To accomplish the new design, the team removed a load-bearing wall separating the kitchen from the dining room, and replaced it with a structural beam. “Sun Construction did an amazing job getting that beam in place. The easy part was getting it to look good,” Caughman shares. “The new kitchen, even doubled in size, fits perfectly into the existing floor plan.” 

The oak flooring was stained to match the rest of the home’s flooring, and custom, painted maple shaker-style cabinetry was fitted to create the perfect amount of storage and display space. Soapstone counters top the back wall cabinets, while quartz countertops add a clean, sleek appearance to the 15-foot island. “We added just enough detail and flourish to give the kitchen its soul. We wanted the kitchen to be inviting, but we also wanted to have separate areas for cooking and entertaining,” Caughman explains. “So the island simultaneously serves as a separating structure and as a gathering place.”

The curved bench at the end of kitchen is an unexpected break in the clean, straight lines created by the island and cabinetry. “The curved bench throws in a little surprise, especially since it’s in a contrasting color,” Caughman notes. “Having an element that breaks the rules just a little bit, and that goes against the established language, reinforces that there is a language to the design. It ends up emphasizing the clean, sleek appearance of the space.”

Builder: Sun Construction

Cabinetry: T & C Cabinets

Countertops & Tile: Stone Source, Inc.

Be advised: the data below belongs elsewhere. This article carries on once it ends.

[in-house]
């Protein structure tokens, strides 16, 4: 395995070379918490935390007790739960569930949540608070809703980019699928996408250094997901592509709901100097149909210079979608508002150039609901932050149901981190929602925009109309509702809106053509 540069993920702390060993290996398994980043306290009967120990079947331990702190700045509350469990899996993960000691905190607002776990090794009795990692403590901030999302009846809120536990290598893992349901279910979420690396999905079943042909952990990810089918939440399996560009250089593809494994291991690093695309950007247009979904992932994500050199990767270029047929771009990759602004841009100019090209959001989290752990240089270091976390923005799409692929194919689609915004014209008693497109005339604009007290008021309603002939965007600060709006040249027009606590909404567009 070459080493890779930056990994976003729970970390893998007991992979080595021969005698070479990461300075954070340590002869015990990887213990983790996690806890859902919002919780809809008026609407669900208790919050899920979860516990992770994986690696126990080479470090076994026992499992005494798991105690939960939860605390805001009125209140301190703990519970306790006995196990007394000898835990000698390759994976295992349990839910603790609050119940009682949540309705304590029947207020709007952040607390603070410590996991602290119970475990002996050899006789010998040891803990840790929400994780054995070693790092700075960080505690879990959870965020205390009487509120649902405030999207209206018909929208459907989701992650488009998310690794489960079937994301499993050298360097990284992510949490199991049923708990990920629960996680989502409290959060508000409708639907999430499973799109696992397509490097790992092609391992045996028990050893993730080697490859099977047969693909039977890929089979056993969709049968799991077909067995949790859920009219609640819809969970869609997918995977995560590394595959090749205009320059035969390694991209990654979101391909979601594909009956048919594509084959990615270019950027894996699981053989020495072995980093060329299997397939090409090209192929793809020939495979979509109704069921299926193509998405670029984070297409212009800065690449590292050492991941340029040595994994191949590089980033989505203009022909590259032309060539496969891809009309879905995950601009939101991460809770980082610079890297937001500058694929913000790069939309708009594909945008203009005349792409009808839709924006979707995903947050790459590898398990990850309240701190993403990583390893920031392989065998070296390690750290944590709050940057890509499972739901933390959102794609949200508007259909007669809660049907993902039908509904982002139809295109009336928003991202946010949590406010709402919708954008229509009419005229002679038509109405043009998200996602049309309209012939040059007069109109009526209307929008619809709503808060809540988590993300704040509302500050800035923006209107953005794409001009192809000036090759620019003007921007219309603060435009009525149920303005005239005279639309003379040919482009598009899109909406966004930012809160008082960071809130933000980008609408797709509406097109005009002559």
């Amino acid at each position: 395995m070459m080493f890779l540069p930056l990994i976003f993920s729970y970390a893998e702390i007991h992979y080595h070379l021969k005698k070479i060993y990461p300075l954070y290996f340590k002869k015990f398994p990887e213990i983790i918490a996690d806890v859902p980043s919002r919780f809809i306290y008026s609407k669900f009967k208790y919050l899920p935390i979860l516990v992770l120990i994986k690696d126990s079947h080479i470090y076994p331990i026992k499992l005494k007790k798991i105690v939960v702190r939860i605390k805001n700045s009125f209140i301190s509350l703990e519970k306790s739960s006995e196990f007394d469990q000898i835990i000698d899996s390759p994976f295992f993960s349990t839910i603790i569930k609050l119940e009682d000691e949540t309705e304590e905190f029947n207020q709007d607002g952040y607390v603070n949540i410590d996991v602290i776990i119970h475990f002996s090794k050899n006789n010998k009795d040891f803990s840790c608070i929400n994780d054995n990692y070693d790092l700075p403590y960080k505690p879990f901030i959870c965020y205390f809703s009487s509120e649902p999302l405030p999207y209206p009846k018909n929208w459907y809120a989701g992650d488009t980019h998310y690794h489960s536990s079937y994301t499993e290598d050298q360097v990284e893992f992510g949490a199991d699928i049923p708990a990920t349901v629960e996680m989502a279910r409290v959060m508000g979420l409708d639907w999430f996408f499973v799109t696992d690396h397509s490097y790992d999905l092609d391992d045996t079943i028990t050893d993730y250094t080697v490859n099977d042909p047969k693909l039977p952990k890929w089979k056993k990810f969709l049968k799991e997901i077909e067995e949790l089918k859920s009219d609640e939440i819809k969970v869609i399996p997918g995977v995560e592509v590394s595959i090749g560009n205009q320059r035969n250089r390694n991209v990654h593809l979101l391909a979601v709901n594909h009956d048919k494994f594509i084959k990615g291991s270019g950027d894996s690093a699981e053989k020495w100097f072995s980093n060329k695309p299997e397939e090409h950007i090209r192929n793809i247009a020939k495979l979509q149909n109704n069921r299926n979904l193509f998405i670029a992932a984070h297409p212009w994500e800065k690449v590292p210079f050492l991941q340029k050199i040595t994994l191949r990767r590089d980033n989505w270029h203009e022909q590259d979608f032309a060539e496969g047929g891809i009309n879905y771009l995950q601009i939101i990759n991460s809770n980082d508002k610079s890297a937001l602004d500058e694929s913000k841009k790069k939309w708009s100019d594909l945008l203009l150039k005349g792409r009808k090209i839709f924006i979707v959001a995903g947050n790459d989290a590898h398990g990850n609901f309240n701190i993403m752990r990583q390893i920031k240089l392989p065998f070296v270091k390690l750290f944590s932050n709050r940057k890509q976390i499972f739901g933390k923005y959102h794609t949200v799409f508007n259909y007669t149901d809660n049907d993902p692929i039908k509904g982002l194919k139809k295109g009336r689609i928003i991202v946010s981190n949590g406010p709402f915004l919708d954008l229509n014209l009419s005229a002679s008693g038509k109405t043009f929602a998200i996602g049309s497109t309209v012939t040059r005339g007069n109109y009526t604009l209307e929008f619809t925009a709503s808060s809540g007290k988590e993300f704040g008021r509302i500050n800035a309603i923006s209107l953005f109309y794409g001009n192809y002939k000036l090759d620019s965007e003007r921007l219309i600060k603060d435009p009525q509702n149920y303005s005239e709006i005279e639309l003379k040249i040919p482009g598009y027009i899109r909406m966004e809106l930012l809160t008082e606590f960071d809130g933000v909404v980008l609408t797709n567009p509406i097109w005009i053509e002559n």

Flooring: Joel Germany

Photography by Matt Reiter

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Marsha Yessick ASID NCIDQ Yessicks Design Center Chattanooga

Marsha Yessick ASID, NCIDQ, Yessick’s Design Center

Naturally Chic

With beige walls, light-colored furniture, and brown floors, this dining room needed an update. “It was neutral against neutral,” interior designer Marsha Yessick recalls. “With a lake view outside the window, they wanted to use natural colors, so we just incorporated some contrasting tones to add a bit of liveliness to the room.”

The room already had beautiful moldings, thick trim work, and floor-to-ceiling windows, creating an easy backdrop on which to build. “We chose a deep gray grasscloth for the walls,” Yessick shares. “It added so much depth and dimension to the room. It really allowed the light, natural colors to stand out.” Yessick kept the heirloom dining suite and credenza that the homeowners loved, but recovered the dining chairs in a black and gold pattern to coordinate with the dark grasscloth and light wood. She picked out an area rug in the same colors and found matching lamps that incorporated dark and gold neutral hues as well. “The dark grays and light, gold-tinted neutrals give a warmth and depth to the room that it had been missing,” Yessick explains.